Michael C. Hall and Lymphoma
- Michael C. Hall is a cancer survivor known for playing Dexter Morgan in the show “Dexter” and “Dexter: New Blood.”
- Hall was diagnosed with Hodgkin lymphoma in 2012 after struggling with cold-like symptoms that wouldn’t go away and lymph nodes “sticking out of [his] neck.”
- Hodgkin lymphoma is a cancer of the immune system. According to one of our experts, Hodgkin lymphoma is most often seen in younger adults and generally easier to cure than non-Hodgkin lymphoma.
- Symptoms of Hodgkin lymphoma, according to the Mayo Clinic, can include: painless swelling of lymph nodes in your neck, armpits or groin; persistent fatigue; fever; night sweats and more.
Hall, 52, starred as the titular character of Showtime’s “Dexter” for the hit show’s eight seasons, even battling a cancer called Hodgkin lymphoma while shooting the series. After fans were less than pleased with the lovable murderer’s final episode, he reprised his role for the limited series “Dexter: New Blood” eight years later in 2021.Read More
“I do not think it would be a good idea for me to play a young Dexter at this point [laughs],” Hall said, laughing at his older age.
Speaking at a recent comic convention in Pennsylvania, he added, “I think that ship sailed even before we started shooting the show, but I’m open to the possibility of being involved.”
“It’s all kind of theoretical at this point, but I’m curious to see what they come up with,” he said.
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Michael C. Hall’s Cancer Battle
Michael C. Hall was diagnosed with Hodgkin lymphoma after struggling with cold-like symptoms that wouldn’t go away and lymph nodes “sticking out of [his] neck.”
“Along with the diagnosis came the assurance that my prognosis was really good if I just decided on a course of treatment and just did it,” he said. “I was never in a 50/50 life or death proposition.
“It was scary, but I wasn’t really frightened. I was more just interested in finding out the answers to questions surrounding what I needed to do, and eager to do them in terms of treatment.”
This is an approach that SurvivorNet experts recommend to help relieve some of the anxiety that may come with a diagnosis: learn as much as you can about the disease and your treatment options, to help ease the fear of the unknown.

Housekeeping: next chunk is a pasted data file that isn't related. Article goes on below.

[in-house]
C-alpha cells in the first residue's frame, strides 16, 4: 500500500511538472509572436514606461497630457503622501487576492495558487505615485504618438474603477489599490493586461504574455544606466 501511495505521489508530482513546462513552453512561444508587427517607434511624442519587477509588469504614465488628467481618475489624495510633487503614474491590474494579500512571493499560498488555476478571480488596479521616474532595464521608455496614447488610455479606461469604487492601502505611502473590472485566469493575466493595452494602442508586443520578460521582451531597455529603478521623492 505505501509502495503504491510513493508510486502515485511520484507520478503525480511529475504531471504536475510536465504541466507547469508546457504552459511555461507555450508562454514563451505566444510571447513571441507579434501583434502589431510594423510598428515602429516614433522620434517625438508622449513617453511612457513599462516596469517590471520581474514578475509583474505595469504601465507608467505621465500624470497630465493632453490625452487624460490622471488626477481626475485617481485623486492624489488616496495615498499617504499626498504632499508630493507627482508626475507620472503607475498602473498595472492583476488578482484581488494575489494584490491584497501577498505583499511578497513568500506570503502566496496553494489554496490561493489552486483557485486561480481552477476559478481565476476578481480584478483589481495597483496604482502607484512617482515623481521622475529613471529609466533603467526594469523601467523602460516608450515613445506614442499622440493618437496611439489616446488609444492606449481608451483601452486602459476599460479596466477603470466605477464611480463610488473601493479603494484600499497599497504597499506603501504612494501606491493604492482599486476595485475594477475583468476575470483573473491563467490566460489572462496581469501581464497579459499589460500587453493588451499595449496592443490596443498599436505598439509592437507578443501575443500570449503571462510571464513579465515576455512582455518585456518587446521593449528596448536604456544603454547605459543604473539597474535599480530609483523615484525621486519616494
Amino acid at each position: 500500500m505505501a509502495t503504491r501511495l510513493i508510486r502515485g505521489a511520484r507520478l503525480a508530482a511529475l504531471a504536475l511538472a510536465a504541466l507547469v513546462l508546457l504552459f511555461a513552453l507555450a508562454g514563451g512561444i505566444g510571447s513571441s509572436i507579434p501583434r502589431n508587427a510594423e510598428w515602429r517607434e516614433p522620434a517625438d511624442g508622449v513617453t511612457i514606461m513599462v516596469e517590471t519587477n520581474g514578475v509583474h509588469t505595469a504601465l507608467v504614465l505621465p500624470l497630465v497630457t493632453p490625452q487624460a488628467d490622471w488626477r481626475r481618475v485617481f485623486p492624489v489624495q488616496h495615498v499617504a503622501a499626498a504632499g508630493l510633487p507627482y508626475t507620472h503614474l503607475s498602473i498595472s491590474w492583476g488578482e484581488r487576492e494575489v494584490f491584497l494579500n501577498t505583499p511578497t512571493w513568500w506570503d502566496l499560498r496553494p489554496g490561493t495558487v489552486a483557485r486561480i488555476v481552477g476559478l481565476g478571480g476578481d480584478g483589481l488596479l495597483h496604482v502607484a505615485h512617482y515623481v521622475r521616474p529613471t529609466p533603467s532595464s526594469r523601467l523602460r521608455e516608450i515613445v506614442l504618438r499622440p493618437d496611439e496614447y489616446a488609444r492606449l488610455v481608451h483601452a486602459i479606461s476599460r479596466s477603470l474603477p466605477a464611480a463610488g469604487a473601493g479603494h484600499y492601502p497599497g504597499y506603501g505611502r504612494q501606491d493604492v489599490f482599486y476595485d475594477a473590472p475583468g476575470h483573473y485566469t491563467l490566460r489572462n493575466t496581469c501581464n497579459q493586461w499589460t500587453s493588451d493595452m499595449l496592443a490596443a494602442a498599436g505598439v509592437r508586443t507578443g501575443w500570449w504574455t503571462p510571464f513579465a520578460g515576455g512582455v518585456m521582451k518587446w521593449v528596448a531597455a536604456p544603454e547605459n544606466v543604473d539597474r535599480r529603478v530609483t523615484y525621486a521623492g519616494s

What Kind of Lymphoma Do You Have? Why Your Type Matters
Hodgkin lymphoma is a cancer of the immune system and one of two general categories of lymphoma – the other being non-Hodgkin’s lymphoma. The type of white blood cells linked to the disease determines the distinction. If doctors are unable to detect the Reed-Sternberg cell – a giant cell derived from B lymphocytes – then it is categorized as non-Hodgkin lymphoma.
According to Dr. Elise Chong, a medical oncologist at Penn Medicine, Hodgkin lymphoma is most often seen in younger adults and generally easier to cure than non-Hodgkin lymphoma. Symptoms of the disease, according to the Mayo Clinic, can include:
- Painless swelling of lymph nodes in your neck, armpits or groin
- Persistent fatigue
- Night sweats
- Losing weight without trying
- Severe itching
- Pain in your lymph nodes after drinking alcohol
Sneaky Lymphoma Symptoms Often Lead to a Late Diagnosis
Hall’s cancer news came in 2012 during the production of the fourth season of “Dexter,” but Hall decided to keep his diagnosis private until filming ended. He says keeping it a secret actually helped him portray Dexter Morgan – a complex man with many painful secrets.
“I thought, ‘Well, I can treat this successfully and if my hair falls out [which it did] I’ll wear a wig during the fifth season – and I won’t even have to share with anyone that this is happening.’ But I thought it would be conspicuous if I showed up (at the awards) without eyebrows, and so I made an announcement,” he said of eventually making his cancer news public. “I’m glad I did because I really underestimated how much that would be a source of inspiration or strength to other people.
“Just to see someone who you know and spend time watching, who goes through the treatment process successfully, is of value.”
Deciding When and Who to Tell About My Diagnosis Became a Burden
Hall’s cancer was located around his throat. He needed chemotherapy for treatment, but radiation was avoided as it wasn’t required and he wasn’t willing to risk any damage to his vocal cords.
“When they did the scan it almost looked like I was wearing an amulet, like a chunky chain and then a bigger thing right behind the sternum,” he said.
Hall may have been fighting cancer, but he felt more “grateful than cursed in any way.” He said he had good health insurance, his cancer was discovered at an early stage, he was receiving quality care and he could receive treatment in between shooting season four and season five. When filming began for season five, he returned to work wearing a wig.
“I just kept going,” Hall said before remembering a metaphor his friend had made. “It’s just like having wet pants. Your jeans will be soaked through for six months, but after that you’ll be able to take them off.”
Thankfully, Hall earned freedom from the “soaked jeans” he was wearing. His cancer is now in remission and he has been living life with his wife, writer Morgan MacGregor.
‘Cancer Brought Me So Many Lessons’ Says Survivor Fernanda Savino; It Can Change Your Perspective On Life
Learning About Lymphoma
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